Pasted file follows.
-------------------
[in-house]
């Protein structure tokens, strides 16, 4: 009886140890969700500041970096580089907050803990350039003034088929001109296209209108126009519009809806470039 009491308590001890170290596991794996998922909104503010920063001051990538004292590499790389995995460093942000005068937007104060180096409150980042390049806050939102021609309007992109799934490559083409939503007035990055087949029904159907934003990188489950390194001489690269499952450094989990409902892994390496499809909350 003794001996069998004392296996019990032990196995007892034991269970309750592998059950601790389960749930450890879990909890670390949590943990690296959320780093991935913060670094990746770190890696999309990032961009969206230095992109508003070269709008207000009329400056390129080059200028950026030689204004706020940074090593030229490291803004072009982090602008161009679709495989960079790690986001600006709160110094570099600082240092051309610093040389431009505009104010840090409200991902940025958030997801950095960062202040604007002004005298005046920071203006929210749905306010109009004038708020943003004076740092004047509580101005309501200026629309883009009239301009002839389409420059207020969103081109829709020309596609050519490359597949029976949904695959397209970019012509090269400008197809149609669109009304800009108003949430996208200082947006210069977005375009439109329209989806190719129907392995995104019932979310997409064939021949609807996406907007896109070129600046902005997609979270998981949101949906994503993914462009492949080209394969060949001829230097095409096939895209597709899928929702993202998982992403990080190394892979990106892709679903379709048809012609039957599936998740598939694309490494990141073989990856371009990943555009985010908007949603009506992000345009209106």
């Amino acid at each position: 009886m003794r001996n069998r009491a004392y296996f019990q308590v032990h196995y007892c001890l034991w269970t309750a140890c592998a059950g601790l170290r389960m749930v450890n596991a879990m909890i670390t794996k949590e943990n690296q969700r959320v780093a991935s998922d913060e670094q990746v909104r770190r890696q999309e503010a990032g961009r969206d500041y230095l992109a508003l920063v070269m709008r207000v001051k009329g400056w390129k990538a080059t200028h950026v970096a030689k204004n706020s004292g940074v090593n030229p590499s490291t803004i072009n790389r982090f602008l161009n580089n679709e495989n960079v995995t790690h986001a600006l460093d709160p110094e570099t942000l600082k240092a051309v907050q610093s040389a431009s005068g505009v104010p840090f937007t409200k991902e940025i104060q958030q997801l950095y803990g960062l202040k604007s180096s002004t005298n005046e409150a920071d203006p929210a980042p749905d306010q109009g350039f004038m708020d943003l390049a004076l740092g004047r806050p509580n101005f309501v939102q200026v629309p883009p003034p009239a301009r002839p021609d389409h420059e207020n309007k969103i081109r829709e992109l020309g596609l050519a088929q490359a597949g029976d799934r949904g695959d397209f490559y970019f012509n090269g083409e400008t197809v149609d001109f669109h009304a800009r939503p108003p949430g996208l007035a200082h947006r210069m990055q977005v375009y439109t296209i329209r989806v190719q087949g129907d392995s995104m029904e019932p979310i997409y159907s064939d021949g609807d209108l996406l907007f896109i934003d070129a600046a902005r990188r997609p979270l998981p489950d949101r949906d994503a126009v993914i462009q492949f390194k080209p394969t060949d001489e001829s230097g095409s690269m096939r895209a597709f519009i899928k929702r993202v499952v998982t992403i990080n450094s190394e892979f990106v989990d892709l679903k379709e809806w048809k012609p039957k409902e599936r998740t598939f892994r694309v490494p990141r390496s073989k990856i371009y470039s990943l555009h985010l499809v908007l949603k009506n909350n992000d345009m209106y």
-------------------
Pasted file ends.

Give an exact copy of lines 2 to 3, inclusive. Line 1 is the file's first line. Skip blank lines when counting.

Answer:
């Protein structure tokens, strides 16, 4: 009886140890969700500041970096580089907050803990350039003034088929001109296209209108126009519009809806470039 009491308590001890170290596991794996998922909104503010920063001051990538004292590499790389995995460093942000005068937007104060180096409150980042390049806050939102021609309007992109799934490559083409939503007035990055087949029904159907934003990188489950390194001489690269499952450094989990409902892994390496499809909350 003794001996069998004392296996019990032990196995007892034991269970309750592998059950601790389960749930450890879990909890670390949590943990690296959320780093991935913060670094990746770190890696999309990032961009969206230095992109508003070269709008207000009329400056390129080059200028950026030689204004706020940074090593030229490291803004072009982090602008161009679709495989960079790690986001600006709160110094570099600082240092051309610093040389431009505009104010840090409200991902940025958030997801950095960062202040604007002004005298005046920071203006929210749905306010109009004038708020943003004076740092004047509580101005309501200026629309883009009239301009002839389409420059207020969103081109829709020309596609050519490359597949029976949904695959397209970019012509090269400008197809149609669109009304800009108003949430996208200082947006210069977005375009439109329209989806190719129907392995995104019932979310997409064939021949609807996406907007896109070129600046902005997609979270998981949101949906994503993914462009492949080209394969060949001829230097095409096939895209597709899928929702993202998982992403990080190394892979990106892709679903379709048809012609039957599936998740598939694309490494990141073989990856371009990943555009985010908007949603009506992000345009209106």
């Amino acid at each position: 009886m003794r001996n069998r009491a004392y296996f019990q308590v032990h196995y007892c001890l034991w269970t309750a140890c592998a059950g601790l170290r389960m749930v450890n596991a879990m909890i670390t794996k949590e943990n690296q969700r959320v780093a991935s998922d913060e670094q990746v909104r770190r890696q999309e503010a990032g961009r969206d500041y230095l992109a508003l920063v070269m709008r207000v001051k009329g400056w390129k990538a080059t200028h950026v970096a030689k204004n706020s004292g940074v090593n030229p590499s490291t803004i072009n790389r982090f602008l161009n580089n679709e495989n960079v995995t790690h986001a600006l460093d709160p110094e570099t942000l600082k240092a051309v907050q610093s040389a431009s005068g505009v104010p840090f937007t409200k991902e940025i104060q958030q997801l950095y803990g960062l202040k604007s180096s002004t005298n005046e409150a920071d203006p929210a980042p749905d306010q109009g350039f004038m708020d943003l390049a004076l740092g004047r806050p509580n101005f309501v939102q200026v629309p883009p003034p009239a301009r002839p021609d389409h420059e207020n309007k969103i081109r829709e992109l020309g596609l050519a088929q490359a597949g029976d799934r949904g695959d397209f490559y970019f012509n090269g083409e400008t197809v149609d001109f669109h009304a800009r939503p108003p949430g996208l007035a200082h947006r210069m990055q977005v375009y439109t296209i329209r989806v190719q087949g129907d392995s995104m029904e019932p979310i997409y159907s064939d021949g609807d209108l996406l907007f896109i934003d070129a600046a902005r990188r997609p979270l998981p489950d949101r949906d994503a126009v993914i462009q492949f390194k080209p394969t060949d001489e001829s230097g095409s690269m096939r895209a597709f519009i899928k929702r993202v499952v998982t992403i990080n450094s190394e892979f990106v989990d892709l679903k379709e809806w048809k012609p039957k409902e599936r998740t598939f892994r694309v490494p990141r390496s073989k990856i371009y470039s990943l555009h985010l499809v908007l949603k009506n909350n992000d345009m209106y």